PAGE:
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Laszlo Geczo/INPHO Tipperary players celebrate after their Munster final success.
# Breakthrough
'There have been dark days over the years' - similarities between Tipp and Ballymun success stories
Paddy Christie has witnessed the rise in fortunes of his home club and adopted county.

YOU MIGHT NOT think there are many parallels between the rise of the Ballymun and Tipperary footballers, but Paddy Christie can identify a few.

The Dublin legend was brought on board as coach when David Power was appointed as manager of Tipperary late last year.

Christie was a central figure in the Ballymun success story, nurturing their first wave of young talent as players like Philly McMahon enjoyed underage success before making their mark at senior grade.

From a club on its knees, Christie helped lay the foundation for the star names such as James McCarthy, Dean Rock and John Small to enjoy unparalleled success on the inter-county scene with Dublin.

The 2002 All-Star sees similarities with the current Tipperary crop, who were serial winners as youngsters which eventually led to their senior breakthrough.

“I was just saying to a few other people that it is a bit like the Ballymun thing really,” says Christie at the launch of AIB’s The Toughest Season photobook.

“Ballymun and Tipperary football, you wouldn’t think there would be many parallels there, but funnily enough some of the core things are the same. There have been dark days over the years. Ballymun were struggling for a long time, a lot of things going against them.

“You wanted to see could you help to build things up, the very same with Tipperary football. The number of bad days and dark days, obviously 2016 was a very good time.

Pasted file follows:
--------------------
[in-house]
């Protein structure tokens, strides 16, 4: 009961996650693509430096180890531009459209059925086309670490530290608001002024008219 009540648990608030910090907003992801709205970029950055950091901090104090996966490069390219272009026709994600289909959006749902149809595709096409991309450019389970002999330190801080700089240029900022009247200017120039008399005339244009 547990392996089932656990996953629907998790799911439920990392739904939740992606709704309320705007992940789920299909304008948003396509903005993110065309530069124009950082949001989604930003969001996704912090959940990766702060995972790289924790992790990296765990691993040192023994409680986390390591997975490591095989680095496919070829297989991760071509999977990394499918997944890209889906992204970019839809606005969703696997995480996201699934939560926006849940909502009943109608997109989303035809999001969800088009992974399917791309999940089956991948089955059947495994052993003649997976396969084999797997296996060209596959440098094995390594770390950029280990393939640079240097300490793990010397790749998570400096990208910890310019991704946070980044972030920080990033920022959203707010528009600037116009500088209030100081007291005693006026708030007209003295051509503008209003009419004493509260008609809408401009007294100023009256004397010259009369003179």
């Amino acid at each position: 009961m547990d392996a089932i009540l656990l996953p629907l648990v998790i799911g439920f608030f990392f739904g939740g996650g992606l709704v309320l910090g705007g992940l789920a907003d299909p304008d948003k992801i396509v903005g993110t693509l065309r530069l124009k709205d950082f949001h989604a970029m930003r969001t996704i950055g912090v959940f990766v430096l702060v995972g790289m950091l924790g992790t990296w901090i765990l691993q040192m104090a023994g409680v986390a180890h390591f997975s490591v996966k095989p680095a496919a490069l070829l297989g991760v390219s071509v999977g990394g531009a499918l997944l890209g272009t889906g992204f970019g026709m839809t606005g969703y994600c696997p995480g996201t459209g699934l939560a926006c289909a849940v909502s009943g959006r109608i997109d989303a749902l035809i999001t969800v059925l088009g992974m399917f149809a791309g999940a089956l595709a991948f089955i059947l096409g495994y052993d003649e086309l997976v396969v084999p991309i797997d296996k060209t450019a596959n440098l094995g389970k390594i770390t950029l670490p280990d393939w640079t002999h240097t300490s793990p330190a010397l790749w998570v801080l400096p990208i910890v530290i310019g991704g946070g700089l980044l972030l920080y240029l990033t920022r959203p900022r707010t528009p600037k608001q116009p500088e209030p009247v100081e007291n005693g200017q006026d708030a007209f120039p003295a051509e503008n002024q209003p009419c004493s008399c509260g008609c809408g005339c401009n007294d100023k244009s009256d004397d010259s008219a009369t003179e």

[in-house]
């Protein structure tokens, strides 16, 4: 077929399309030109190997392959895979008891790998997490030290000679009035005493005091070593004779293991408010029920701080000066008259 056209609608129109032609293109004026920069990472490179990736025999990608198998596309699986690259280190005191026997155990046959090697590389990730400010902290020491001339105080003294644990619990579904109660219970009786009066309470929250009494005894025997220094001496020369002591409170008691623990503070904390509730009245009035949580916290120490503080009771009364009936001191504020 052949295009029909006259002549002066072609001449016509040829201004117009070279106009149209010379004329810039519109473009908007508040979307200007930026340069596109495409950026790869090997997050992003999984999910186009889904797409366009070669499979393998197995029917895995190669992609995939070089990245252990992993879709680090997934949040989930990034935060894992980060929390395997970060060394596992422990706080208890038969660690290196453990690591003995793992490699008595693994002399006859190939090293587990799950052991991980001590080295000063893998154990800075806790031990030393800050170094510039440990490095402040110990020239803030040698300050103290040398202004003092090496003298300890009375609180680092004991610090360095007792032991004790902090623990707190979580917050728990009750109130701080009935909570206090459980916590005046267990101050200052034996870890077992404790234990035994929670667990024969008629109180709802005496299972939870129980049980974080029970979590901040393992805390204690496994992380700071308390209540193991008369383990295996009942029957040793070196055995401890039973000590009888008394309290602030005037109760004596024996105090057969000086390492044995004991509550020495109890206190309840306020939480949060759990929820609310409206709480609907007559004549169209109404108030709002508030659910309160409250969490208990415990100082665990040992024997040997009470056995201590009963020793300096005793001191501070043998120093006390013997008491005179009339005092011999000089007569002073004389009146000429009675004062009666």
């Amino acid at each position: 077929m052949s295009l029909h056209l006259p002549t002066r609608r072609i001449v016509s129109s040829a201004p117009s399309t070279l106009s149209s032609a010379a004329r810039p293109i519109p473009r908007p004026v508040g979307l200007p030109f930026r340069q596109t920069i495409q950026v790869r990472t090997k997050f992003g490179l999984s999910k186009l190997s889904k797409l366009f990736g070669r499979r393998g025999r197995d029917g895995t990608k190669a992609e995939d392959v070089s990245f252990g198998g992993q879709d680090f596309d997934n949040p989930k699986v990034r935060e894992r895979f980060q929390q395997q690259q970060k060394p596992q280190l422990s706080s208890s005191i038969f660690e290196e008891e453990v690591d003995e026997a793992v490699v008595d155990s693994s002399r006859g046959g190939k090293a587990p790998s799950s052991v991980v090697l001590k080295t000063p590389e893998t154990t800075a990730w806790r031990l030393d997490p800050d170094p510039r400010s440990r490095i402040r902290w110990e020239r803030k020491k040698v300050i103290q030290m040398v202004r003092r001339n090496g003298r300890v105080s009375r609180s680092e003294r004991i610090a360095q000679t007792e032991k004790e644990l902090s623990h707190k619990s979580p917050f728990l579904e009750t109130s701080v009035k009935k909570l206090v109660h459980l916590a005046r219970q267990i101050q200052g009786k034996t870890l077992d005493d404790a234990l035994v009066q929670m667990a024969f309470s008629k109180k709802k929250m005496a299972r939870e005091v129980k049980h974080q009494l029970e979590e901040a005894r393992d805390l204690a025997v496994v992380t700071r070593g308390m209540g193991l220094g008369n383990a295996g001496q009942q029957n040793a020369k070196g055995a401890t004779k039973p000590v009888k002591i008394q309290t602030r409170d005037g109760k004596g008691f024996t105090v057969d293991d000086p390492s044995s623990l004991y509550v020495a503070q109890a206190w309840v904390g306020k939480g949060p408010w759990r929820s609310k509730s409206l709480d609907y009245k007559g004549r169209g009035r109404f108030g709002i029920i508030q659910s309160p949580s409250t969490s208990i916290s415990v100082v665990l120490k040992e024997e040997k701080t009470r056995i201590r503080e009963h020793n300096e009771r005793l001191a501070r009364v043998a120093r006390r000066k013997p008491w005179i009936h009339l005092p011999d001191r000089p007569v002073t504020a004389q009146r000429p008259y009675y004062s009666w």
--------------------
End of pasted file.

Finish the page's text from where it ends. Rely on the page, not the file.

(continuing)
“Then the minor victory in 2011, the 21s had a Munster victory. Overall probably a lot of disappointment so it was lovely to see things happening against Cork and to see the pure elation in the panel and the families, the people around South Tipp and obviously we got a lot of goodwill from North Tipp too.

“You have Steven O’Brien up there, Philip Austin, the likes of those lads. The whole county is on a high. It is something different. They’ve had loads of success with Tipperary hurlers, but it is a bit of a strange one with the footballers going so well. It probably gave everyone a bit of a boost after the disappointment of the hurling championship.”

aib-the-toughest-season-book-launch Sam Barnes / SPORTSFILE Former Dublin footballer and current Tipperary selector Paddy Christie at the launch of AIB’s The Toughest Season photobook. Sam Barnes / SPORTSFILE / SPORTSFILE

Christie, who led DCU to Sigerson Cup glory in January, has strong links with Tipperary. His mother Kathleen hails from Lorrha and he spent “half of my summers” down there right up until his late teens.

“There is a lot of Tipp connections around the place,” he continues. “I was very friendly with Declan Browne too, the Tipp footballer, we were in Australia together with the International Rules in 2003. We would have done a few other things together.

“He was possibly going to get involved, I was talking to him about it. That sort of made a big difference to me. I would have really enjoyed working with him, because we were friendly, that sort of thing. The next thing he wasn’t involved, but I went ahead and did it anyway.”

With Charlie McGeever also part of the coaching set-up and Robbie Cannon directing the strength and conditioning operations, it’s been a highly successful year so far for the Premier county.

They ended an 85-year wait without a Munster title with a famous victory over Cork. Now an All-Ireland semi-final against Mayo looms on the horizon.

“I was under a lot of pressure,” the highly-rated coach says of his workload. “I’m looking after the DCU Sigerson team, I’m principal here in Kilcoskan National School out in North County Dublin so I had a lot on my plate at the time.